High-Level Overview

StarkEx is an Ethereum L2 scalability solution that is based on validity proofs. It can operate in either a zkRollup or Validium data-availability modes.​

Every application built on top of StarkEx defines its own business logic and runs on top of the StarkEx Service. The system has an off-chain component and an on-chain component. The off-chain component holds the state, orders transaction execution in the system, and sends state updates to the on-chain component. The on-chain component holds the state commitments, holds the system assets, and is responsible for enforcing the validity of state transition.

All the transactions in the system are executed by the Application and are sent to the StarkEx Service. The StarkEx Service batches transactions and sends the batch to SHARP, a shared proving service, to generate a proof attesting to the validity of the batch. SHARP sends the STARK proof to the STARK Verifier to verify it. The service then sends an on-chain state update transaction to the StarkEx Contract, which will be accepted only if the verifier finds the proof valid.

Users interact with the system in two ways, by sending on-chain transactions to the StarkEx Contract and off-chain transactions to the Application.

When a user wants to use the system, they first register their starkKey to their Ethereum Address in the StarkEx Contract. The starkKey is used to authenticate the user's off-chain transactions. The user then deposits their funds to the StarkEx Contract. After the Application accepts the deposit, the user can use their funds off-chain.

Users submit Transfers or Limit Orders, signed by their starkKey, directly to the Application. Limit orders are matched together and sent as a Settlement to the StarkEx Service. Transfers are sent as-is. Additional logic can be enforced on different types of Transfers.

To withdraw their funds, users submit an off-chain withdrawal request to the Application. This request is sent to the StarkEx Service, and the user can get their funds on-chain once the state update containing the withdrawal is accepted.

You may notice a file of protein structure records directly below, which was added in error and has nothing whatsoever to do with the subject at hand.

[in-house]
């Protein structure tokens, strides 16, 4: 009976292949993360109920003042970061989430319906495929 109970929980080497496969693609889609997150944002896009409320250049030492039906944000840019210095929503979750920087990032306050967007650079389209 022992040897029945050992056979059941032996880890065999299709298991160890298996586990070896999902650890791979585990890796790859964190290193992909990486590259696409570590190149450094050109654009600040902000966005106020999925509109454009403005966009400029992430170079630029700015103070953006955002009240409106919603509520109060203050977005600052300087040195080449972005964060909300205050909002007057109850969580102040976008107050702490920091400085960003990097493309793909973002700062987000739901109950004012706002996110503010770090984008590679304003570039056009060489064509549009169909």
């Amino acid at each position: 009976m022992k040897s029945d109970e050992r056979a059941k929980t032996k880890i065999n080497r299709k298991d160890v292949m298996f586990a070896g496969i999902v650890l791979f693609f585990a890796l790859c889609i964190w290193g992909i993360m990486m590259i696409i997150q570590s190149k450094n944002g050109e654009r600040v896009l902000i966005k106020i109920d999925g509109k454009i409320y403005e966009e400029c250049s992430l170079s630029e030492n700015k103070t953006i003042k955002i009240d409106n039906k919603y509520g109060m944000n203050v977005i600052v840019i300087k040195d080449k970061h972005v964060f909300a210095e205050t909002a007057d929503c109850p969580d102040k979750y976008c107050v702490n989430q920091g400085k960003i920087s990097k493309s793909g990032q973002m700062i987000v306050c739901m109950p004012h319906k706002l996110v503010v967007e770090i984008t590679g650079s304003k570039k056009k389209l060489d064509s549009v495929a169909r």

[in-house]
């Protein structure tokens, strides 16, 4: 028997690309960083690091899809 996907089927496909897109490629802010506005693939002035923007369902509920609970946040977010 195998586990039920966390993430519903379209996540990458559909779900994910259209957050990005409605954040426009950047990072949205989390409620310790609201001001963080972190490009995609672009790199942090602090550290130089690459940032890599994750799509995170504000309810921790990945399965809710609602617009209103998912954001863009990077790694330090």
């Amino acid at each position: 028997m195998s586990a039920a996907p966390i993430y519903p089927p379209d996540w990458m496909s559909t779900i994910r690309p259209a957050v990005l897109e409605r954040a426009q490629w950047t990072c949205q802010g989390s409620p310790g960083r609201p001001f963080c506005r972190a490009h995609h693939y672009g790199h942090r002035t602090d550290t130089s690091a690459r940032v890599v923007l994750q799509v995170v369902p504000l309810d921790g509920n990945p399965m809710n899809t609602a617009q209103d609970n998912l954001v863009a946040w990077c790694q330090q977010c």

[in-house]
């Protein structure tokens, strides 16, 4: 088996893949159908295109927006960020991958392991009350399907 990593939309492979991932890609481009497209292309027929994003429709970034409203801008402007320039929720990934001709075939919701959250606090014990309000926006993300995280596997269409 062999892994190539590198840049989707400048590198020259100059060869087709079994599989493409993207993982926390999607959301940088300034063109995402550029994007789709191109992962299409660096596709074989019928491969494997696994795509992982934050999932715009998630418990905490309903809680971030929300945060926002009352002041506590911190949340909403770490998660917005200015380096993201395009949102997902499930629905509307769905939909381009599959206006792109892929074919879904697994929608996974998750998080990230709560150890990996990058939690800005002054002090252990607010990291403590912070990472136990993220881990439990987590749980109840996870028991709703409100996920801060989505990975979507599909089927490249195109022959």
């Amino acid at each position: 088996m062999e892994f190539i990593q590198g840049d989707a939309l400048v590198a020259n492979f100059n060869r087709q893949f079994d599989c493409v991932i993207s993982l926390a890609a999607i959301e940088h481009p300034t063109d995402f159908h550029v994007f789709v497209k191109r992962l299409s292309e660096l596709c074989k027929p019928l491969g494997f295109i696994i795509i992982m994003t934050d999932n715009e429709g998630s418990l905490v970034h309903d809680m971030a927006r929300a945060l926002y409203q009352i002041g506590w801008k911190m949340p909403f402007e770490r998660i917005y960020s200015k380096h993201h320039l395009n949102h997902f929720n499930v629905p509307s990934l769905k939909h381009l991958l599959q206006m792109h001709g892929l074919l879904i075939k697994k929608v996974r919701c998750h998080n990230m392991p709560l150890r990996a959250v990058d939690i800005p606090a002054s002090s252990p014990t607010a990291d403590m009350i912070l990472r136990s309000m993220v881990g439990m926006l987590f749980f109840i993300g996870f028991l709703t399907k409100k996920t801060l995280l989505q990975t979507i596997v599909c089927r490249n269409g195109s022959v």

To prevent censorship, if the user's requests are not fulfilled, they can force the execution by using forced transactions.

System Components

The StarkEx system consists of the following components:

  • Application - The operator of the system. An off-chain component that receives user transactions, defines the business logic and order of execution. Eventually, it sends the transactions to the StarkEx Service.

  • StarkEx Service - An off-chain component, responsible for the batching of a set of operations and to update the state of the system according to the operations. For each batch, it sends the batch of operations (as a Cairo execution trace) to SHARP in order to prove it's validity. Once to proof is verified, it publishes the new state on-chain. The state is represented by a Merkle tree, with leaves which are vaults. The structure and content of each vault varies according to the specific business logic implemented. See here for more details. The Merkle tree root is the state commitment to be submitted on-chain.

  • SHARP - A shared proving service for Cairo programs. It receives proof requests from different applications and outputs proofs to attest to the validity of Cairo executions.

    The output proof can be shared among multiple proof requests.

  • STARK Verifier - This is an on-chain component that receives a state update validity proof and verifies that the proof is valid.

  • StarkEx Contract - This contract has two main functionalities. The first one is to update the state of the system after verifying that the validity conditions are met. The second functionality is to manage deposits and withdrawals to and from StarkEx in a non-custodial manner, meaning that in any scenario the user will be able to withdraw their funds.

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